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The Best Of Buddy Holly: The Millennium Collection

Buddy Holly

Superfly

Curtis Mayfield

Empires of Light - Edison, Tesla, Westinghouse, and the Race to Electrify the World

Jill Jonnes

Operation Paperclip: The Secret Intelligence Program that Brought Nazi Scientists to America

Annie Jacobsen

Dizzy Gillespie: The Complete RCA Victor Recordings

Dizzy Gillespie

Wishful Drinking

Carrie Fisher

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Jerry Lee Lewis: His Own Story

Rick Bragg

Purple Rain

Prince

In Broad Daylight: The Secret Procedures behind the Holocaust by Bullets

Father Patrick Desbois

Beyond the Limits: A Woman's Triumph on Everest

Stacy Allison

The Essential Gene Autry

Gene Autry

Blazing Saddles

Starring Cleavon Little, Gene Wilder, Slim Pickens and Madeline Kahn, and directed by Mel Brooks

History Highlights

1836 – Sam Houston is elected president of the Republic of Texas, which earned its independence from Mexico in a successful military rebellion.

1958 – Boris Pasternak’s romantic novel, “Doctor Zhivago,” is published in the United States. The book was banned in the Soviet Union, but goes on to win the Nobel Prize for Literature in 1958 and is the basis of the Oscar-winning 1965 movie starring Omar Sharif and Julie Christie.

1966 – The Muscular Dystrophy Association (MDA) Telethon debuts. The live fundraiser was hosted every Labor Day weekend through 2011 by comedian Jerry Lewis. 

1972 – The world watches in horror as news unfolds about a massacre at the Summer Olympics in Munich, West Germany, where Palestinian terrorists murder 11 Israeli athletes. Many cite this tragedy as ushering in the modern age of terrorism.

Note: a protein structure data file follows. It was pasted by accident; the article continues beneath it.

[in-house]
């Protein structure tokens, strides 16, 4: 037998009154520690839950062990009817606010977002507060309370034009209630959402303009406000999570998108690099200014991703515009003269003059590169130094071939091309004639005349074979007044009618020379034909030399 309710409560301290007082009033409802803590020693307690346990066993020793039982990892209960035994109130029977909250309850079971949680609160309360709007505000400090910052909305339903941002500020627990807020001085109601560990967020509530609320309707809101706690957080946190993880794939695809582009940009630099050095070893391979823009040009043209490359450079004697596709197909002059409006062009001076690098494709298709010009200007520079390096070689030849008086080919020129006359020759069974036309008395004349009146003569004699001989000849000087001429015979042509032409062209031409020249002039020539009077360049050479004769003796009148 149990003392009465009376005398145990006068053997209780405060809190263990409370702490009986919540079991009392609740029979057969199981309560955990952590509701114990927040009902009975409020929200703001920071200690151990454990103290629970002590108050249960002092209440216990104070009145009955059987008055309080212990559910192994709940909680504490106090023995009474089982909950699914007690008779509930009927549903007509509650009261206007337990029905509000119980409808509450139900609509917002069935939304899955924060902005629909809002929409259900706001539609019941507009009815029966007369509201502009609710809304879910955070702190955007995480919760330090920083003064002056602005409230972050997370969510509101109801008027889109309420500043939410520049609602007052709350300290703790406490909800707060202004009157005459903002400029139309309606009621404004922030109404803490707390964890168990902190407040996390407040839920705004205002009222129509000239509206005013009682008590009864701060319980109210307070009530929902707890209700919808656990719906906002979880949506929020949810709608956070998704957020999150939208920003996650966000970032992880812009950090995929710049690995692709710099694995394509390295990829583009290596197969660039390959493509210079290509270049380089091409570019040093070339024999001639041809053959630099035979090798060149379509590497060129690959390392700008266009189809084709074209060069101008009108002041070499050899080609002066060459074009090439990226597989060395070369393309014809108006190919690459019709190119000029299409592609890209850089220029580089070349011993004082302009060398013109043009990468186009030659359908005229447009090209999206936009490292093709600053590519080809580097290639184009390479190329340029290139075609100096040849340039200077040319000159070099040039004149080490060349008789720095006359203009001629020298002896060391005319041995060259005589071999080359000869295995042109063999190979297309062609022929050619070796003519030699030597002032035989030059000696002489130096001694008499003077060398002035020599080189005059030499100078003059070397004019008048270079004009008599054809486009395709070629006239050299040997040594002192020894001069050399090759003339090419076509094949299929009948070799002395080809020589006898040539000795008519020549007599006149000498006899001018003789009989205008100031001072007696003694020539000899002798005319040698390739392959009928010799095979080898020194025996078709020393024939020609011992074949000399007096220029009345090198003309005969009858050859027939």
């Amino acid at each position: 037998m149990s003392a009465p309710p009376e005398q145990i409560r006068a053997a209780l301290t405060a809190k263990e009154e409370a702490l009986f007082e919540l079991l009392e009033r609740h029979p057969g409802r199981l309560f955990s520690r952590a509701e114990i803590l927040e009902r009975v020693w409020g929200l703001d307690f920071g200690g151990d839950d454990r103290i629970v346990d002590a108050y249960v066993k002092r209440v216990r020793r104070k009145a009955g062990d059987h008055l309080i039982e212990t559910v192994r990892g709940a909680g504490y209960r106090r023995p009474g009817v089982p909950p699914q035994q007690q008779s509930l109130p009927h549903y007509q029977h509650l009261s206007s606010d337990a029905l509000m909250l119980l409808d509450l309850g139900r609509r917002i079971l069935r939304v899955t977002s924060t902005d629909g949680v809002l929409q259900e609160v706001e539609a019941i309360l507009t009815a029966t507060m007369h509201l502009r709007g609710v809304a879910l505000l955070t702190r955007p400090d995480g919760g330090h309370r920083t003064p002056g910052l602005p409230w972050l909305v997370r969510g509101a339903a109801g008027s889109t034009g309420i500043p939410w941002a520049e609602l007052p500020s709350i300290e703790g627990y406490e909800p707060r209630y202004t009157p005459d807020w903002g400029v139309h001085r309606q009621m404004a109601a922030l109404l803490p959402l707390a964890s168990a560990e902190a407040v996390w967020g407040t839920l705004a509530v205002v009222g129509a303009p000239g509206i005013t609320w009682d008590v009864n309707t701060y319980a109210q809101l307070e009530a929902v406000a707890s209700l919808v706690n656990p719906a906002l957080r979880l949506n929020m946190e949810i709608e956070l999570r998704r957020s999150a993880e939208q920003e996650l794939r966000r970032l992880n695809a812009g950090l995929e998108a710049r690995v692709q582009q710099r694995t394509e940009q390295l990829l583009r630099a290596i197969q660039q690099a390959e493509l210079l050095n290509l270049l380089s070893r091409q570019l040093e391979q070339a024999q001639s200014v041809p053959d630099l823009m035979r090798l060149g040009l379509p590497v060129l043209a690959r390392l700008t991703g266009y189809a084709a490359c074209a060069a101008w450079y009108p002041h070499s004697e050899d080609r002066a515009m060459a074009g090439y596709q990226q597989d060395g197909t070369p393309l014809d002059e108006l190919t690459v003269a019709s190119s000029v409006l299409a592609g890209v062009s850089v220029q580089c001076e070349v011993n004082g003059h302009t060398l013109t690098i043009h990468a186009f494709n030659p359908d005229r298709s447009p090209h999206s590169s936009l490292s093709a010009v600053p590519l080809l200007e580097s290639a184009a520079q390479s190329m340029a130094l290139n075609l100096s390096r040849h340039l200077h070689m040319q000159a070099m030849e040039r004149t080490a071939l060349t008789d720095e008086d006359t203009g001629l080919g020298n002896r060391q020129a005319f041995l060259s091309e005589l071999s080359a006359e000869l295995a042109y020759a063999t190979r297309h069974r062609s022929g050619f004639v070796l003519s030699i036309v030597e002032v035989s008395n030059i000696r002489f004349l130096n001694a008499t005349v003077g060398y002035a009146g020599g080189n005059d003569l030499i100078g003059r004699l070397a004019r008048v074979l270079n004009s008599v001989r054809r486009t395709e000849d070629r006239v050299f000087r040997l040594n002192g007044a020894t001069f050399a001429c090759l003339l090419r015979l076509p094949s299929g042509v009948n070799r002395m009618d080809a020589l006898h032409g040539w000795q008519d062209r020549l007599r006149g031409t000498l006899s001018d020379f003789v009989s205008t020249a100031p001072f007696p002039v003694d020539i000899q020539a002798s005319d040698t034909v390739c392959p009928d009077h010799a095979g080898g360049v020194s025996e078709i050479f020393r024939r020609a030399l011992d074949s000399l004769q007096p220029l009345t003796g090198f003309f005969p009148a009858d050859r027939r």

1975 – An assassination attempt against President Gerald Ford in Sacramento, CA is thwarted by a Secret Service agent who wrests a semi-automatic .45-caliber pistol from Lynette “Squeaky” Fromme, a follower of incarcerated cult leader Charles Manson. 

1986 – A Pan Am flight from Bombay, India to New York (Pan Am Flight 73) is hijacked by four armed Palestinian men during a scheduled stop in Karachi, Pakistan. Twenty people are killed aboard the 747 jumbo jet — among them, flight attendant Neerja Bhanot, who is posthumously honored with India’s highest peacetime award for bravery for protecting many of the 360 survivors.

2006 – Katie Couric debuts as the first female solo anchor of a weekday network evening news broadcast, the “CBS Evening News with Katie Couric,” and draws an audience of 13.6 million viewers. Couric, who served as co-host of NBC’s “Today” show from 1991 to 2006, succeeded longtime anchor Dan Rather.

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The Best of The Animals

The Animals

Bella Donna

Stevie Nicks

Doctor Zhivago

Boris Pasternak